The unstoppable Loeri
An amazing view of the New Kingston landscape is what greets clients as they enter her fifth-floor corner office on Holborn Road. But for 32-year-old Sagicor financial adviser Loeri Robinson, the climb to the top was full of heartache, struggles and hard work.
Growing up in what she describes as a "comfortable family life", her world was turned upside down with the FINSAC financial crisis that took place in the 1990s.
"My mother and I had to move out of the town house that we lived in and shack up in a room in one of her friends' house. My dad never had it any better as things got so bad for him that he had to live in the back of one of his friends' restaurants in Waltham Park. It was a struggle as that period in my life was rough, and while many persons look at me and think that I'm 'uptown' and that I had it easy, that's just not the case," she told Flair.
Robinson has been a part of the Sagicor family for seven years, and is currently at the Holborn branch. She credits her upbringing as well as her struggles for fuelling her passion for financing and planning. "I did not ever want to go through that again. I wanted to always be able to provide for my family, so that drives me on a daily basis," she said.
It is only fitting that she has a job that entails helping others build a framework for their financial future.
Robinson loves meeting people, getting a feel for what they want in their lives, and giving them honest advice on how to achieve those goals.
"I've seen hard times and I feel strongly about helping persons avoid the same situation I had to go through. If I can help, if I can make sure that everybody is aware of the options available to them and make the right decisions, then I can sleep good at nights," she said.
Describing her father as an "artical bald-headed Rastaman", Robinson credits him for moulding her into the all-round individual she is today. She revealed that when he passed away, it was rumoured to be suicide. His estate, she says, was declared bankrupt after everything was sorted, so she and her siblings were left with almost nothing.
"My siblings and I got nothing from all of his years of working. He had a construction company and a wholesale, and all of that just disappeared into thin air and all we got was life insurance. So I know how important and how valuable life insurance is. It's amazing to me when people say they don't believe in life insurance, because it's foolproof. Nothing is more concrete than that. It helped my siblings and I to push a little further - even though my dad needed more coverage," she said.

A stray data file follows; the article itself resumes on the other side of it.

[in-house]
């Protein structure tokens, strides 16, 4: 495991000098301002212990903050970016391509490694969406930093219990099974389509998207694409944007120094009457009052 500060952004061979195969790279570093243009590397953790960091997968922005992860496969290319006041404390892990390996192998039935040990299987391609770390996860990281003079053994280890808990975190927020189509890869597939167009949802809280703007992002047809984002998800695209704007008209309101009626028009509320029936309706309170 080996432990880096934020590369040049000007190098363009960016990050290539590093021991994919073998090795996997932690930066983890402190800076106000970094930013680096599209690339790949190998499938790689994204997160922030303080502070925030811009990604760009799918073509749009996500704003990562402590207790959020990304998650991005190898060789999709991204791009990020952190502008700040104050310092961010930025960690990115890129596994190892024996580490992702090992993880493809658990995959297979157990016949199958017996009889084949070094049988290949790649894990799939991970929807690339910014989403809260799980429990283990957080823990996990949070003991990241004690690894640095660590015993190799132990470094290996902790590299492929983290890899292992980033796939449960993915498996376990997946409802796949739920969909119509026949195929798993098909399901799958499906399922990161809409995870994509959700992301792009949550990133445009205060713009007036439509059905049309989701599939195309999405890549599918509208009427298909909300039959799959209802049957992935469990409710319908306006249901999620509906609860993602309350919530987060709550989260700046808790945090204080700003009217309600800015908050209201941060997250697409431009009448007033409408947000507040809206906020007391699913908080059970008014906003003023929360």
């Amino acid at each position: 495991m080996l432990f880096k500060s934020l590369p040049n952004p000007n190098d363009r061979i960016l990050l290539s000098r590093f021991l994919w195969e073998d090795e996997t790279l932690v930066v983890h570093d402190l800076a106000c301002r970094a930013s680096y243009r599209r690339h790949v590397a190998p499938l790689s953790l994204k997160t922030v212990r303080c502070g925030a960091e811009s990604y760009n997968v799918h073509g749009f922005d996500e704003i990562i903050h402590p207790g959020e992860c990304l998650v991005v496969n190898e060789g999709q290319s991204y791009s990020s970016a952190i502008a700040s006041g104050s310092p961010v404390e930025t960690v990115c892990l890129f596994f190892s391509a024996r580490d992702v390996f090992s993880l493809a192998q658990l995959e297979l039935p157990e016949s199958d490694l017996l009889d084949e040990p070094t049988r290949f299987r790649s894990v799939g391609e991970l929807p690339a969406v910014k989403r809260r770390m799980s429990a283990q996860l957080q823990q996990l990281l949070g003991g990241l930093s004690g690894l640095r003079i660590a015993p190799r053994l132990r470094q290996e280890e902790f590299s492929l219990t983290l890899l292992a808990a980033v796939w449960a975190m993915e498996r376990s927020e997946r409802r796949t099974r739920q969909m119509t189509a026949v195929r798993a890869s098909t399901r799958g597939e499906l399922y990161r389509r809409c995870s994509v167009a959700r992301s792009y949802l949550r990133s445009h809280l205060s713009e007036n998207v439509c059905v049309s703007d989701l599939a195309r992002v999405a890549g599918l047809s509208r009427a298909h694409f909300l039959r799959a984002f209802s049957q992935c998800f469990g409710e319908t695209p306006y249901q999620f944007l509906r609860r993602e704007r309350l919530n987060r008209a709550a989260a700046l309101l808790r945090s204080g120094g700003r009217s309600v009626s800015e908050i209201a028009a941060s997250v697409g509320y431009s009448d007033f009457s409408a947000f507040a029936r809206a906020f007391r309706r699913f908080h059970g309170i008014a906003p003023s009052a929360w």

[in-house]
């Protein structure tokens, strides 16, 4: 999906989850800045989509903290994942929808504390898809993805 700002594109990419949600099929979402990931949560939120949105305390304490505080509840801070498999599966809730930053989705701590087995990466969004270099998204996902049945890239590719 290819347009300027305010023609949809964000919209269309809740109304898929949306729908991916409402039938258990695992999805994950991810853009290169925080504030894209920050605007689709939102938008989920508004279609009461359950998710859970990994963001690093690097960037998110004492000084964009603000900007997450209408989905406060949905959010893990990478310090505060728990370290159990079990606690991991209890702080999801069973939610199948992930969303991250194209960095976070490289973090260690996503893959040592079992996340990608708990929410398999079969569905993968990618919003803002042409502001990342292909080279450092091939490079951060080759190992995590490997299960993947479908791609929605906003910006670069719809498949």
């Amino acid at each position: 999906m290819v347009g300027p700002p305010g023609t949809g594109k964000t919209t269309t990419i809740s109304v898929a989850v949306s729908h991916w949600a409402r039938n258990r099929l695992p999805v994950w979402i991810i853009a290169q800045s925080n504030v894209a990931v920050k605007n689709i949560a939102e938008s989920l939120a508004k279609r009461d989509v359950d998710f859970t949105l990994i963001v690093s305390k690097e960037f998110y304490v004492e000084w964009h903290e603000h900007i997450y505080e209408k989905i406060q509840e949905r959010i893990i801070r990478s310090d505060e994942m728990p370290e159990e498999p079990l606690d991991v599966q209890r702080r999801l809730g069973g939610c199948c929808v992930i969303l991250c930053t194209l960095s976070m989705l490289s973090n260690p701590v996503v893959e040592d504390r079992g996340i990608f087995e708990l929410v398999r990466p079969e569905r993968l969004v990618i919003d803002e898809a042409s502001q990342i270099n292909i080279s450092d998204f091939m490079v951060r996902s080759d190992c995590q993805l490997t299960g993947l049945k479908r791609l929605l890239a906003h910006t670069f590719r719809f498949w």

"That's why the work that I do with Sagicor is so important. It is the groundwork for your financial foundation. If you don't have one then you're leaving yourself
careless," Robinson emphasised.
But she not only prides herself on being an advocate of women empowerment, but tells us that she embodies it.
"I was in an abusive relationship and I was almost murdered. Being verbally and physically abused was a regular occurrence, and led me to the point of almost committing suicide. I still have a scar on my wrist from my attempt. If it wasn't for my strong mentality, I would have been broken. However, being able to bounce back from that strengthened my resolve. Adversities fuel me, being told 'no', being rejected and being envied also fuel me," she said.
Even after having been awarded several top accolades from Sagicor, including the Pansy Ennevor Trophy from 2012-2016; The First Year Commission Trophy; Production Club Chairman 2013-2016; Executive Club Member; and Court Of The Table Robinson listed two of her greatest achievements as earning first-class honours in her banking and finance bachelor's degree, and becoming chairman of the Production Club at Sagicor (top adviser overall) within her fourth year of employment.
"I get bored easily, which is why this job is perfect for me. I'm not very big on nine-to-five jobs. I actually got a scholarship from the National Commercial Bank, who also made me a decent job offer which I had to graciously turn down because it was nine to five. The main reason I came to Sagicor is because I get to help people. A lot of persons aren't aware that Sagicor pumps back a lot of money into the economy per year, so it's not always about taking," she told Flair.
Robinson said her motivation comes from a higher source. Last year, she became a Christian, and said that being on the walk of spirituality has led her to find a lot of peace.
"I'm trying to live the best life that I can, not just for myself, but also for my friends and family and all the people who care about me, and also for my future husband and children. I'm not married as yet, but I need to get married," she laughed. The multifaceted woman was an entrepreneur from childhood days.
"I had a T-shirt line in prep school, and also had diaries that I handmade, and my father would support it 100 per cent. I use to bank my money. I would watch what I ate for lunch so that I could go home to put money in my piggy bank, so I've been a miser from I was a child."
On balancing her hectic work schedule and social life, Loeri credits her stint as a Cathy Levy 'little people' dancer. "You just have to make time for yourself. I also have four members on staff that I pay who help to support what I do, whether I am in office or not. I have a personal bearer, two personal assistants and one consultant. This ensures that my clients can always be serviced," she beamed.
She admits that her ultimate goal in life is financial freedom and to start a family. She also wants to start a foundation that raises awareness about mental illness. "There are several persons out there who are dealing with depression, etc, and I want to dedicate my life to helping them and their cause," she ended.